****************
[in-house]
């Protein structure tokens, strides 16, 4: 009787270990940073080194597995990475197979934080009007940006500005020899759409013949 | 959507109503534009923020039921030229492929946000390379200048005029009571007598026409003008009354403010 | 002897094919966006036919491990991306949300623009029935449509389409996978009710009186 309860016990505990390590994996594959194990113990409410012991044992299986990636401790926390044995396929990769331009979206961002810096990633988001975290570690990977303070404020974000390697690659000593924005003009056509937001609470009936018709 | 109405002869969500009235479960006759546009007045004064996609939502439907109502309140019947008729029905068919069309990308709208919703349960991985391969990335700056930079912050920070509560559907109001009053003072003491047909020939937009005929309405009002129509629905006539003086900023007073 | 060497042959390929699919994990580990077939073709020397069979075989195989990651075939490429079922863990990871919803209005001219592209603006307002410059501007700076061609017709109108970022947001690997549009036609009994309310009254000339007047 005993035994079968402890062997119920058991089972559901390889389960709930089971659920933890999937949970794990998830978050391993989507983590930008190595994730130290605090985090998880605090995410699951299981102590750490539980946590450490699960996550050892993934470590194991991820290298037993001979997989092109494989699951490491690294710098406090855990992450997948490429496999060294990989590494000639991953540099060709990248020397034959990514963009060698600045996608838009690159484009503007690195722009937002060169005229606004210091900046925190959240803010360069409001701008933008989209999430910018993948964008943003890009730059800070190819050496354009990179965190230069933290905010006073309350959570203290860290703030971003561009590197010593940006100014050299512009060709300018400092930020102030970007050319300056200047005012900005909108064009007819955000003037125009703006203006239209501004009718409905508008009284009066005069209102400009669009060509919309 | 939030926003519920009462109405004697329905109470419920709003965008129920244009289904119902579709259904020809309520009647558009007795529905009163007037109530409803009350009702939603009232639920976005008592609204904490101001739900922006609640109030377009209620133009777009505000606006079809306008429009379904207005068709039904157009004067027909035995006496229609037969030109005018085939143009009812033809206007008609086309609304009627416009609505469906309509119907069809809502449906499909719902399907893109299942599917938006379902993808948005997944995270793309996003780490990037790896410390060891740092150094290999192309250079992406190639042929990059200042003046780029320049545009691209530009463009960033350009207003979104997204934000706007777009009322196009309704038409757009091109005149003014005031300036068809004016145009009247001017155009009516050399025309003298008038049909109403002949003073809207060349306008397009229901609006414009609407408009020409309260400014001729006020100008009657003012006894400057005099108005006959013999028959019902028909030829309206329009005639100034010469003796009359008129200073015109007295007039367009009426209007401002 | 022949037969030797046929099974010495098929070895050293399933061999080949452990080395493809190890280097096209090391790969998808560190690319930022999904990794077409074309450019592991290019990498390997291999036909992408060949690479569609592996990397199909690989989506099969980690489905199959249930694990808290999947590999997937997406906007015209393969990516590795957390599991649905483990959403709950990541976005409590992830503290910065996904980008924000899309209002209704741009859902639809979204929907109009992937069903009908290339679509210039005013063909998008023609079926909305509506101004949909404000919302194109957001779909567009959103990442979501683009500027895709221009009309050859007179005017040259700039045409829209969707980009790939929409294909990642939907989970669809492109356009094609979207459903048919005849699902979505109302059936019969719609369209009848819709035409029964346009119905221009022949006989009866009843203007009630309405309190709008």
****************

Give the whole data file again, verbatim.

[in-house]
């Protein structure tokens, strides 16, 4: 009787270990940073080194597995990475197979934080009007940006500005020899759409013949 | 959507109503534009923020039921030229492929946000390379200048005029009571007598026409003008009354403010 | 002897094919966006036919491990991306949300623009029935449509389409996978009710009186 309860016990505990390590994996594959194990113990409410012991044992299986990636401790926390044995396929990769331009979206961002810096990633988001975290570690990977303070404020974000390697690659000593924005003009056509937001609470009936018709 | 109405002869969500009235479960006759546009007045004064996609939502439907109502309140019947008729029905068919069309990308709208919703349960991985391969990335700056930079912050920070509560559907109001009053003072003491047909020939937009005929309405009002129509629905006539003086900023007073 | 060497042959390929699919994990580990077939073709020397069979075989195989990651075939490429079922863990990871919803209005001219592209603006307002410059501007700076061609017709109108970022947001690997549009036609009994309310009254000339007047 005993035994079968402890062997119920058991089972559901390889389960709930089971659920933890999937949970794990998830978050391993989507983590930008190595994730130290605090985090998880605090995410699951299981102590750490539980946590450490699960996550050892993934470590194991991820290298037993001979997989092109494989699951490491690294710098406090855990992450997948490429496999060294990989590494000639991953540099060709990248020397034959990514963009060698600045996608838009690159484009503007690195722009937002060169005229606004210091900046925190959240803010360069409001701008933008989209999430910018993948964008943003890009730059800070190819050496354009990179965190230069933290905010006073309350959570203290860290703030971003561009590197010593940006100014050299512009060709300018400092930020102030970007050319300056200047005012900005909108064009007819955000003037125009703006203006239209501004009718409905508008009284009066005069209102400009669009060509919309 | 939030926003519920009462109405004697329905109470419920709003965008129920244009289904119902579709259904020809309520009647558009007795529905009163007037109530409803009350009702939603009232639920976005008592609204904490101001739900922006609640109030377009209620133009777009505000606006079809306008429009379904207005068709039904157009004067027909035995006496229609037969030109005018085939143009009812033809206007008609086309609304009627416009609505469906309509119907069809809502449906499909719902399907893109299942599917938006379902993808948005997944995270793309996003780490990037790896410390060891740092150094290999192309250079992406190639042929990059200042003046780029320049545009691209530009463009960033350009207003979104997204934000706007777009009322196009309704038409757009091109005149003014005031300036068809004016145009009247001017155009009516050399025309003298008038049909109403002949003073809207060349306008397009229901609006414009609407408009020409309260400014001729006020100008009657003012006894400057005099108005006959013999028959019902028909030829309206329009005639100034010469003796009359008129200073015109007295007039367009009426209007401002 | 022949037969030797046929099974010495098929070895050293399933061999080949452990080395493809190890280097096209090391790969998808560190690319930022999904990794077409074309450019592991290019990498390997291999036909992408060949690479569609592996990397199909690989989506099969980690489905199959249930694990808290999947590999997937997406906007015209393969990516590795957390599991649905483990959403709950990541976005409590992830503290910065996904980008924000899309209002209704741009859902639809979204929907109009992937069903009908290339679509210039005013063909998008023609079926909305509506101004949909404000919302194109957001779909567009959103990442979501683009500027895709221009009309050859007179005017040259700039045409829209969707980009790939929409294909990642939907989970669809492109356009094609979207459903048919005849699902979505109302059936019969719609369209009848819709035409029964346009119905221009022949006989009866009843203007009630309405309190709008």